A rainy Sunday morning, a bunch of Jolly enthusiastic friends and a road covered with lush green trees on both sides, makes a perfect combination for an exploration! Yes, we did explore a "not-so-touched" fort in the Sahyadri ranges, Pandavgad, in Wai Taluka, Satara district, Maharashtra. Standing amidst Dhom dam on one side and the all time hot spot hill station Mahabaleshwar on the other, it is a perfect geographical treat to all nature lovers.
There are two most travelled approach roads to the fort, out of which we took to the longer one, running through a small village settlement at the base named Shelarwadi. Plains covered with fresh green grass, plateau kind of elevated structures, narrow edged roads adjoining a deep valley, rocky patches, indeed a delicious platter offered by the mighty Sahyadris!
The point of actual elevation is marked by the presence of a small temple of a Goddess, a typical stone structure painted in orange. These kind of temples, I must mention, are one of the most common architectural features observed on almost all forts in Maharashtra.
The trail took almost 2.5 hours to reach upto the top with a moderate pace and a few breaks to munch on some tasty snacks and gulping an energizing cup of hot black tea made on "chulha". We came across a huge well of water while climbing, which indicated the presence of human settlements & agricultural practices being carried out on the plains & slopes of that area.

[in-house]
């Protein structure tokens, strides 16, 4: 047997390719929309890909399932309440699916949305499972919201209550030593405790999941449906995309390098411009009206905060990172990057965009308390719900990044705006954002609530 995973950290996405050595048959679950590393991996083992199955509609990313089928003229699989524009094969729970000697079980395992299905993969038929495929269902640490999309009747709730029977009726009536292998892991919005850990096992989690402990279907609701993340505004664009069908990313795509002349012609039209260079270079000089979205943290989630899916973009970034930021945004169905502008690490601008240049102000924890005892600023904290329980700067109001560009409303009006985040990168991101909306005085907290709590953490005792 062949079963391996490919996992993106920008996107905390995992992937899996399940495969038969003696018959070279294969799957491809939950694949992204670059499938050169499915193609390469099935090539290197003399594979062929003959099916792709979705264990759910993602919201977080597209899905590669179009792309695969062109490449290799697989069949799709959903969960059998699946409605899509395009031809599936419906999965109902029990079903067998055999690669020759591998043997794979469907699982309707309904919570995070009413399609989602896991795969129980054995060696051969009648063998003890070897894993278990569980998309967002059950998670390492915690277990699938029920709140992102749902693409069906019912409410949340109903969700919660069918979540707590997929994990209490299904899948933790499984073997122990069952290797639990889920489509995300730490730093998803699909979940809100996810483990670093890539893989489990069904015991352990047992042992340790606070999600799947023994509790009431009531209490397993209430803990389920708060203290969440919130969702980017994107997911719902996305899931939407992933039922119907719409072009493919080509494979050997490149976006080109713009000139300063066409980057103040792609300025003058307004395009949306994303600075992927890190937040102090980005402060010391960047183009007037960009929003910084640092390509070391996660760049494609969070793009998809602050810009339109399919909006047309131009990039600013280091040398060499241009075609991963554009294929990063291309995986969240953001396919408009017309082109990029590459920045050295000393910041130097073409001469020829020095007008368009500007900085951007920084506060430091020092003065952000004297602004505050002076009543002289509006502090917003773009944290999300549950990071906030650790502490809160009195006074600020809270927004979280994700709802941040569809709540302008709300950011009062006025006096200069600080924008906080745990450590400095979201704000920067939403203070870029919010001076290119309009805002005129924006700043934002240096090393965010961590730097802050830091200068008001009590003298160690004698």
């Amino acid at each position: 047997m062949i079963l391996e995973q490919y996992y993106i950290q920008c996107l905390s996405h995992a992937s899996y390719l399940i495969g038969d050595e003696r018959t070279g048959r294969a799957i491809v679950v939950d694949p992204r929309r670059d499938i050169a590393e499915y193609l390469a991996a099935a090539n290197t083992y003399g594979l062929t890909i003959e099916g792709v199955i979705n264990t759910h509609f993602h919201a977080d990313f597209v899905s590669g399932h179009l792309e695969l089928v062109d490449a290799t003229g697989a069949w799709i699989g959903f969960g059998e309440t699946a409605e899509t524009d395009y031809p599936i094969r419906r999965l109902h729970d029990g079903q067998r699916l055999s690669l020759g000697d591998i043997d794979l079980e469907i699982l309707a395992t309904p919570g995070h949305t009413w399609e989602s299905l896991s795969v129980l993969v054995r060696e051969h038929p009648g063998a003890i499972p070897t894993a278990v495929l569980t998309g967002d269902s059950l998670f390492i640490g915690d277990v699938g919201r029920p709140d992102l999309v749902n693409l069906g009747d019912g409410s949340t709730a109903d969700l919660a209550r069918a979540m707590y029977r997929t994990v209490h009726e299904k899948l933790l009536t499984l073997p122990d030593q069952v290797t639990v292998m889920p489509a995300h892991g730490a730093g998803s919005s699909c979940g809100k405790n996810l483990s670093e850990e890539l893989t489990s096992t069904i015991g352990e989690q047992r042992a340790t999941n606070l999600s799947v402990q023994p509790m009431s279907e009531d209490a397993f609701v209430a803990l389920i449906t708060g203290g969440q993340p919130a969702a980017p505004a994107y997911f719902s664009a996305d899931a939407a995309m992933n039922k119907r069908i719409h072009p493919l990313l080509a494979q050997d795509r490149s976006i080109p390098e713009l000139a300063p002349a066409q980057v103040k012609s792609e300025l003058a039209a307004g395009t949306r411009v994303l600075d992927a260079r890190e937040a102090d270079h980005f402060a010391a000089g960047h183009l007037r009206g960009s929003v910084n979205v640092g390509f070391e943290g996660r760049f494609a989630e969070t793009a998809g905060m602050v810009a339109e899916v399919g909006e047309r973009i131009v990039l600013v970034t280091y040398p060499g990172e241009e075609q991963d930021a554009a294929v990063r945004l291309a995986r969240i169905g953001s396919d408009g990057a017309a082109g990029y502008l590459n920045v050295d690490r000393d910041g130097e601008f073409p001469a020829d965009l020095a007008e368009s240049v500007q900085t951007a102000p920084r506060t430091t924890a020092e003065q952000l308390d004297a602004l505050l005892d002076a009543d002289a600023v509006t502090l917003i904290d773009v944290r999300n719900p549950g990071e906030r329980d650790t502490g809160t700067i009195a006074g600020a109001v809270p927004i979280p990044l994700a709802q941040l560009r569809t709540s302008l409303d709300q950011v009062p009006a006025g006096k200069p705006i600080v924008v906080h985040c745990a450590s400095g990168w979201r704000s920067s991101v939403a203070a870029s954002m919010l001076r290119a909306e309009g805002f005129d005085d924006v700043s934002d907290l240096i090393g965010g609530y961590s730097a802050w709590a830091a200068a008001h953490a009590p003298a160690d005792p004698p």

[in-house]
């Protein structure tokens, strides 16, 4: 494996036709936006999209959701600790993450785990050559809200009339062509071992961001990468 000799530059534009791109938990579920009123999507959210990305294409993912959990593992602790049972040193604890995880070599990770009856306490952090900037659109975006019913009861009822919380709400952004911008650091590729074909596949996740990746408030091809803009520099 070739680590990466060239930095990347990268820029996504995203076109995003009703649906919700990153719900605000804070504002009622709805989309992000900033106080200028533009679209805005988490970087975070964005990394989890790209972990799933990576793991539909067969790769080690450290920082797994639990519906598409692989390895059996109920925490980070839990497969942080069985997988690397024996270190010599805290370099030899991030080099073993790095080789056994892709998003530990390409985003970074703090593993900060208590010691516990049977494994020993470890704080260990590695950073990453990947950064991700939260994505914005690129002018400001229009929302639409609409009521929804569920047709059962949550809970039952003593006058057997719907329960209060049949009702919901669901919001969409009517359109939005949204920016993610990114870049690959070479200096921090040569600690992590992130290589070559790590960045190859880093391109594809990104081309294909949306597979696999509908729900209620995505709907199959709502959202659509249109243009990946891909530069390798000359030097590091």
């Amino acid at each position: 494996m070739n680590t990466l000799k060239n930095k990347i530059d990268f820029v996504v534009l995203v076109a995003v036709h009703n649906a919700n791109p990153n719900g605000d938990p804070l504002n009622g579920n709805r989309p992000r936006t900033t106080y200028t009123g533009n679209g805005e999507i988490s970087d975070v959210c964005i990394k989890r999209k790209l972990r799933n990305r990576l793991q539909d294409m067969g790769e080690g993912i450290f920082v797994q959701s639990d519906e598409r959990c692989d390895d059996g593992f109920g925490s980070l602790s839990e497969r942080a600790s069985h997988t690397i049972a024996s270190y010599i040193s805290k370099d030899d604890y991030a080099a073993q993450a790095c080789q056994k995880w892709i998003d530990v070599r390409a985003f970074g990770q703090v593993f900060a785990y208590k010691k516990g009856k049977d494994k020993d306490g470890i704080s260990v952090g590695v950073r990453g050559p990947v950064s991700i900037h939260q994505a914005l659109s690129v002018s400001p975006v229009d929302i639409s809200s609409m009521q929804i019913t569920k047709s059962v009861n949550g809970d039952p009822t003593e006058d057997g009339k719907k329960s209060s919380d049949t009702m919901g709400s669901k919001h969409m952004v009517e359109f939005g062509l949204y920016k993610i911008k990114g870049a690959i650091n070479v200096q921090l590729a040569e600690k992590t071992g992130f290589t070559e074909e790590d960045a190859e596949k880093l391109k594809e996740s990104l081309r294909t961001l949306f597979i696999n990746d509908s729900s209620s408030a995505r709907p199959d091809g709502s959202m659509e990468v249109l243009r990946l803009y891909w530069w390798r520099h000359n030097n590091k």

The upper fort (called "Bale killa" in Marathi) is inaccessible and stands as a strong, black rock cut structure, relentlessly & boldly facing the sun, wind, rain since ages. The name "Pandavgad" owes it’s existence from the historical epic of Mahabharata, according to which the Pandavas had stayed in the caves on this fort for sometime. Presently the caves are not in a very good state, mainly due to lack of maintenance. The entrance door of the fort surely amazes every vistor with its impressively artistic architecture. A small, well built and maintained temple of Hanumanji and the traditional Bhairava temple (with a huge metal bell at the entrance) add to the beauty of the site.
Although the fort top area is not as huge as few other forts like Rajgad or Sinhagad, it flaunts a variety of numerous naturally formed erosional & depositional structures like ponds, small & big!
The foggy weather, continuous downpour with strong winds adding to the difficulty level indeed test our endurance!
With a newly explored place & happy memories stored in my heart, Pandavgad made this monsoon season definitely a better one. Happy traveling!
Life is beautiful and so are we! Cheers!
The metal bell in Bhairava Temple.
Hanumanji, the symbol of power!
Entrance to the fort.
First view of the fort.